Sushruta also says, “Anointing the body with oils imparts a glossy softness to the skin, guards against the aggravation of vata and kapha, improves the color and strength and gives a tone to the root-principles (dhatus) [tissues] of the body” (Sushruta Cikitsasthana: XXIV: 28).

Types of Oil That Are Best for Kapha

Abhyanga with warm oil is best for kapha. While Sesame Oil, almond oil, olive oil and corn oil are all warming, herbal oils such as Kapha Massage Oil are a superior choice for kapha, as the herbs impart more kapha-pacifying properties to the oil. (If you are using Sesame Oil, opt for untoasted sesame oil; toasted varieties are more expensive and have a very strong natural scent). It is usually best to use less oil for kapha abhyanga than for vata or pitta.

Kapha Dusting Powder—Optional

To accent the positive effects of abhyanga for kapha-types, vigorously rub an appropriate kapha dusting powder into the body before or after performing abhyanga, either while working in or rinsing off the oil. You can use chickpea flour, but organic calamus powder (vacha) is also nice.


Ayurvedic Abhyanga Routine

  • Put about ¼-½ cup oil in an 8 oz. squeeze bottle. Make sure the oil is not rancid.

  • Place the bottle of oil in a pan of hot water until the oil is pleasantly warm.

  • Sit or stand comfortably in a warm room, on a towel that you don’t mind ruining with oil accumulation. Make sure you are protected from any wind.

  • Dry Brush all your body.

  • Apply oil generously to your entire body.(Read about each dosha application way, Read more…)

  • Massage the oil into your body, beginning at the extremities and working toward the middle of your body. Use long strokes on the limbs and circular strokes on the joints. Massage the abdomen and chest in broad, clockwise, circular motions. On the abdomen, follow the path of the large intestine; moving up on the right side of the abdomen, then across, then down on the left side.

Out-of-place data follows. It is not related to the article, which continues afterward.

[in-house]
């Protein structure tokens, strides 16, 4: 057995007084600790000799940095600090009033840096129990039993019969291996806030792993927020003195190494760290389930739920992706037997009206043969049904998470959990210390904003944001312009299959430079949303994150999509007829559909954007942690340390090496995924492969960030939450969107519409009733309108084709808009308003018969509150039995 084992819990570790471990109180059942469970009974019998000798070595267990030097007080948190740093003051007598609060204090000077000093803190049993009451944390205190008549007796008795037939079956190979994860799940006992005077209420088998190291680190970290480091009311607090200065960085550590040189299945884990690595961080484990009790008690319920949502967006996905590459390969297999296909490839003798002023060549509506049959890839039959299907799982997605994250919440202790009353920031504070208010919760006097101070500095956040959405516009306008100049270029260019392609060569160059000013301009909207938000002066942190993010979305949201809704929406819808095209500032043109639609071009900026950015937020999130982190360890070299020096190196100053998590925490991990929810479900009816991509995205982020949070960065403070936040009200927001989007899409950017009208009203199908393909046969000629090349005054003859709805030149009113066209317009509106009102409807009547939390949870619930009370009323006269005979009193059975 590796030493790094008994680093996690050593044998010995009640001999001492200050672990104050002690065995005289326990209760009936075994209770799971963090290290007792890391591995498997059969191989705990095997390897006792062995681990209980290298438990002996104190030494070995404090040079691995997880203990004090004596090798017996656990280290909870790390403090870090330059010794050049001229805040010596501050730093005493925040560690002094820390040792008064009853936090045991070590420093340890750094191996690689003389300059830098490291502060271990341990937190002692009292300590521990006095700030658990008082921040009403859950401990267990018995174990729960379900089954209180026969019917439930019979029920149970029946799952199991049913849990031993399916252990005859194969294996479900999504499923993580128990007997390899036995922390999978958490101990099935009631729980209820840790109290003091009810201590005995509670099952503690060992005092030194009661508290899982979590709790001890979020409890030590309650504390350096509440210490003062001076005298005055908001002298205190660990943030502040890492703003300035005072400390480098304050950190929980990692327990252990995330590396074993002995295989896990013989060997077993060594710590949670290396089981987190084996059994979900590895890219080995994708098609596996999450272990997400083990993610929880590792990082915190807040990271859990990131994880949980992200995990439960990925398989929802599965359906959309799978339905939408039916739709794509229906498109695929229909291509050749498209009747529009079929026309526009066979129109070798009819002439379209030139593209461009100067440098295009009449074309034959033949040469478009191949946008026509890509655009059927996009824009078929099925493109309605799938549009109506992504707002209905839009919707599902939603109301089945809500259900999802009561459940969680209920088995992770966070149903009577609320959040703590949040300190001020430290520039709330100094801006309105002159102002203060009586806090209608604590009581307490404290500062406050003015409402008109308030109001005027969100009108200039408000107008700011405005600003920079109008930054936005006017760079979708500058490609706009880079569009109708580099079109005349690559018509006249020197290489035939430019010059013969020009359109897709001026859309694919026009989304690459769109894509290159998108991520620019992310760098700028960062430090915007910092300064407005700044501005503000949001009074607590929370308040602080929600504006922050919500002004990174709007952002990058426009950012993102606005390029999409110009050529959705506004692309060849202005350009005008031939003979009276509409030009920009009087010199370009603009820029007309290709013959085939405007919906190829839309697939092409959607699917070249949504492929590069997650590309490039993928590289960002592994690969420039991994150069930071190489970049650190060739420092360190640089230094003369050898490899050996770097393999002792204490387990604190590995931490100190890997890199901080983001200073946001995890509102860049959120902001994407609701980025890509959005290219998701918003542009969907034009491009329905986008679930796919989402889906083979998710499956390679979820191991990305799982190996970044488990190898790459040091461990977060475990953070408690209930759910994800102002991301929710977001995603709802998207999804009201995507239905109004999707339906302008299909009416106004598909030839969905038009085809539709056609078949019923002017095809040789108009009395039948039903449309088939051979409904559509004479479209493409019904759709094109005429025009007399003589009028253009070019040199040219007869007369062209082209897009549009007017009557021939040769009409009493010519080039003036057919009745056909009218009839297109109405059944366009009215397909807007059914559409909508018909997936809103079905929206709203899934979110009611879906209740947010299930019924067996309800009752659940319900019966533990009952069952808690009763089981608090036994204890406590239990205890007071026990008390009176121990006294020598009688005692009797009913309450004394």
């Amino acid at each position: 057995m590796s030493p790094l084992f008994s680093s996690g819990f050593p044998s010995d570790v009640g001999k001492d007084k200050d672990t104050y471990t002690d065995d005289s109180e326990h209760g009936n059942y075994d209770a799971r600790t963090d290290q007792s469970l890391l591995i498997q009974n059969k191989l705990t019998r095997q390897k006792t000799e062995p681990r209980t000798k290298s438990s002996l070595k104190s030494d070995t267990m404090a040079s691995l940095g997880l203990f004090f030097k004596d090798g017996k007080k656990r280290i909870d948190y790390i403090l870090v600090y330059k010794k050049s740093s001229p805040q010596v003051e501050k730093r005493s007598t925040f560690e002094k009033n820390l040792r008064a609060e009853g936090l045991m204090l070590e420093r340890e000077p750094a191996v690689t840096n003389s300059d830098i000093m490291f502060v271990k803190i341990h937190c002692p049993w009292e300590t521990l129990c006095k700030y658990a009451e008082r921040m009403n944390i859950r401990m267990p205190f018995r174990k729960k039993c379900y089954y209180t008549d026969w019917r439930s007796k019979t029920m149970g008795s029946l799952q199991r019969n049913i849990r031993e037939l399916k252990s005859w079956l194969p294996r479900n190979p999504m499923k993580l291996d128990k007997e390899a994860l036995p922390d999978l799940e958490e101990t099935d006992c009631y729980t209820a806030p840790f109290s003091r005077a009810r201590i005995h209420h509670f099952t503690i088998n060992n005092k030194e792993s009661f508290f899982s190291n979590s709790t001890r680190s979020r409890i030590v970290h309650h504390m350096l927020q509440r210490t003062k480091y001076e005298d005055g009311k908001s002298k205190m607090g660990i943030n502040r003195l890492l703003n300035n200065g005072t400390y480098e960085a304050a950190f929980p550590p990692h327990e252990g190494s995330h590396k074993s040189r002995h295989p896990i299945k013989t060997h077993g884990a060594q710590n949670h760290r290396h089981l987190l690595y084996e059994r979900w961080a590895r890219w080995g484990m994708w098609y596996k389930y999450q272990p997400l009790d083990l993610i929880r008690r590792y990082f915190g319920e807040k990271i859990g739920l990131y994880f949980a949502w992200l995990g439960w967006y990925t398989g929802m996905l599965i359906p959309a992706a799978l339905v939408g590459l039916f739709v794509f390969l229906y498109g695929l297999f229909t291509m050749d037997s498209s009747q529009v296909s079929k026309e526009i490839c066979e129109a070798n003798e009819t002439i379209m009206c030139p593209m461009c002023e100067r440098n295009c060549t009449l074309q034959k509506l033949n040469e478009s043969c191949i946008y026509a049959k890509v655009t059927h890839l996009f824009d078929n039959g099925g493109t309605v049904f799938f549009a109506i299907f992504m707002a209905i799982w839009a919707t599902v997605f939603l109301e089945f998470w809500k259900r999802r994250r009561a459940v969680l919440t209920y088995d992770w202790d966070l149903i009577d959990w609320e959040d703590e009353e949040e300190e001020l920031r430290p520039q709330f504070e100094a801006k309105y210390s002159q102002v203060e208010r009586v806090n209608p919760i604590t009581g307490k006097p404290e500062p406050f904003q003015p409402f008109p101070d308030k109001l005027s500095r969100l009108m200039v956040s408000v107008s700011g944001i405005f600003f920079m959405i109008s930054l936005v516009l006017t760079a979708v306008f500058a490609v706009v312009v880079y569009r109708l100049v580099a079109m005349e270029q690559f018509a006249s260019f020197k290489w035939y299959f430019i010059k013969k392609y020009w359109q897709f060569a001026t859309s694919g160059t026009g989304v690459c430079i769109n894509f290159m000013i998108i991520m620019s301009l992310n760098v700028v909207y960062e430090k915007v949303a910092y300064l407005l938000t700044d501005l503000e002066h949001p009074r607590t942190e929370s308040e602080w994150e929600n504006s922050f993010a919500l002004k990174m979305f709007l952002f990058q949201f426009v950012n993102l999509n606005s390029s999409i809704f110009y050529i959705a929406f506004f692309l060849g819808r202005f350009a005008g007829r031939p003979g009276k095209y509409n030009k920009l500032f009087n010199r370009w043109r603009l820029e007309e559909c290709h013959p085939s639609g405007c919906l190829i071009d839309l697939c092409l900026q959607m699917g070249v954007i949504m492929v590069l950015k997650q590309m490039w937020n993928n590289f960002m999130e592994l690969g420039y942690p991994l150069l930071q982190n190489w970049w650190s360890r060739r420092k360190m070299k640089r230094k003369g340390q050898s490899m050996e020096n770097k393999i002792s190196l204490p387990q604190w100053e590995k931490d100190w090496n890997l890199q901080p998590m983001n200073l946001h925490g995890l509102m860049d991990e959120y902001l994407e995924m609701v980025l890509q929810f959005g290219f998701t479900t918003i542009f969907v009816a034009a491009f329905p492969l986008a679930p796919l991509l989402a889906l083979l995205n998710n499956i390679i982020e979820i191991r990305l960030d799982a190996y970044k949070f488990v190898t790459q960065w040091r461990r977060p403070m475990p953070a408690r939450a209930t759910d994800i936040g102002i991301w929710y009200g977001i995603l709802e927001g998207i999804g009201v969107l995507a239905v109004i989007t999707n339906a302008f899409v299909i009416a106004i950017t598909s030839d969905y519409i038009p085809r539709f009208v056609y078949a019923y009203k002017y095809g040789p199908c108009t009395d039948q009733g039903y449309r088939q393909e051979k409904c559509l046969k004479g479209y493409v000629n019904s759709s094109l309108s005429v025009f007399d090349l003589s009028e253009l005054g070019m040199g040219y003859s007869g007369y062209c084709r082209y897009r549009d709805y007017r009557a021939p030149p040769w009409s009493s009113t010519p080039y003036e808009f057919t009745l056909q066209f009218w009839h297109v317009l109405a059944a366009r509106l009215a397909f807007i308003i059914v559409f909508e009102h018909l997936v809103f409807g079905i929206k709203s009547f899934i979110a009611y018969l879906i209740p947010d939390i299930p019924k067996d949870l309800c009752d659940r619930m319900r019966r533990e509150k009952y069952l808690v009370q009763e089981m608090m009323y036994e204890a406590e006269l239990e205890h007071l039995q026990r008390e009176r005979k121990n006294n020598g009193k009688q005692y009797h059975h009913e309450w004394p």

• Massage the body for 5–20 minutes, with love and patience.

  • Give a little extra time and attention to massaging the oil into your scalp, ears and feet, at least once a week. Apply oil to the crown of your head (adhipati marma point) and work slowly out from there in circular strokes. Oil applied to the head should be warm but not hot.

  • Put a couple drops of warm oil on the tip of your little finger or on a cotton ball and apply to the opening of the ear canal. (If there is any current or chronic discomfort in the ears don’t do this without the recommendation of your health care practitioner).

  • When you massage your feet, be sure to wash them first when you shower, so you don’t slip.

  • Enjoy a warm bath or shower. A vata, pitta or kapha dusting powder can help rinse off the oil without drying out the skin. You can use a mild soap on the “strategic” areas.

  • When you get out of the bath, towel dry. Keep a special towel for drying off after your abhyanga because it will eventually get ruined, due to the accumulation of oil.

  • Put on a pair of cotton socks (organic, if you can find them) to protect your environment from the residual oil on your feet.

  • Applying a high quality essential oil to your wrists and neck can further support balance. If you are not familiar with which essential oils are balancing for each dosha, try rose or mitti for vata, rose or khus for pitta, and hina or myrrh for kapha.

  • Enjoy.